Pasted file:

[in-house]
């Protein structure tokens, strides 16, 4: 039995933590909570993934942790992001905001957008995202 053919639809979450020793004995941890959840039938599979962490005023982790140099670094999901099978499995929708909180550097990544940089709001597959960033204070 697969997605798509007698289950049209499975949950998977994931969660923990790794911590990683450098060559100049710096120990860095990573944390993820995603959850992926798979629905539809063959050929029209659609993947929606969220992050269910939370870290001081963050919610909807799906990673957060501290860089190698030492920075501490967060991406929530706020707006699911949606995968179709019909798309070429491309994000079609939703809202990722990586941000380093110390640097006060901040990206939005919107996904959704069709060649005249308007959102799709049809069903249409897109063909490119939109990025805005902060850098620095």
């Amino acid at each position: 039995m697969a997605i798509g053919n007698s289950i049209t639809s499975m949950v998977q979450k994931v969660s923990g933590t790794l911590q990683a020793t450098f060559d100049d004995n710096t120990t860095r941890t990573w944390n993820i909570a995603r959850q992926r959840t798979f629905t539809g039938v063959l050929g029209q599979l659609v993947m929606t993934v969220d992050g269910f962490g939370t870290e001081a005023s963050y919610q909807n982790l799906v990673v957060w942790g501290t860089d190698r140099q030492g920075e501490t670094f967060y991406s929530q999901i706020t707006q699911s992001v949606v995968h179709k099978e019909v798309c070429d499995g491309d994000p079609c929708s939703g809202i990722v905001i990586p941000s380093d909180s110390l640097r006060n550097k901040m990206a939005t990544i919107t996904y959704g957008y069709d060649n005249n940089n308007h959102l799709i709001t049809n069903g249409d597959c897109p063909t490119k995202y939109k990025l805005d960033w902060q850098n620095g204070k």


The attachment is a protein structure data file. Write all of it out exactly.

[in-house]
């Protein structure tokens, strides 16, 4: 039995933590909570993934942790992001905001957008995202 053919639809979450020793004995941890959840039938599979962490005023982790140099670094999901099978499995929708909180550097990544940089709001597959960033204070 697969997605798509007698289950049209499975949950998977994931969660923990790794911590990683450098060559100049710096120990860095990573944390993820995603959850992926798979629905539809063959050929029209659609993947929606969220992050269910939370870290001081963050919610909807799906990673957060501290860089190698030492920075501490967060991406929530706020707006699911949606995968179709019909798309070429491309994000079609939703809202990722990586941000380093110390640097006060901040990206939005919107996904959704069709060649005249308007959102799709049809069903249409897109063909490119939109990025805005902060850098620095």
């Amino acid at each position: 039995m697969a997605i798509g053919n007698s289950i049209t639809s499975m949950v998977q979450k994931v969660s923990g933590t790794l911590q990683a020793t450098f060559d100049d004995n710096t120990t860095r941890t990573w944390n993820i909570a995603r959850q992926r959840t798979f629905t539809g039938v063959l050929g029209q599979l659609v993947m929606t993934v969220d992050g269910f962490g939370t870290e001081a005023s963050y919610q909807n982790l799906v990673v957060w942790g501290t860089d190698r140099q030492g920075e501490t670094f967060y991406s929530q999901i706020t707006q699911s992001v949606v995968h179709k099978e019909v798309c070429d499995g491309d994000p079609c929708s939703g809202i990722v905001i990586p941000s380093d909180s110390l640097r006060n550097k901040m990206a939005t990544i919107t996904y959704g957008y069709d060649n005249n940089n308007h959102l799709i709001t049809n069903g249409d597959c897109p063909t490119k995202y939109k990025l805005d960033w902060q850098n620095g204070k």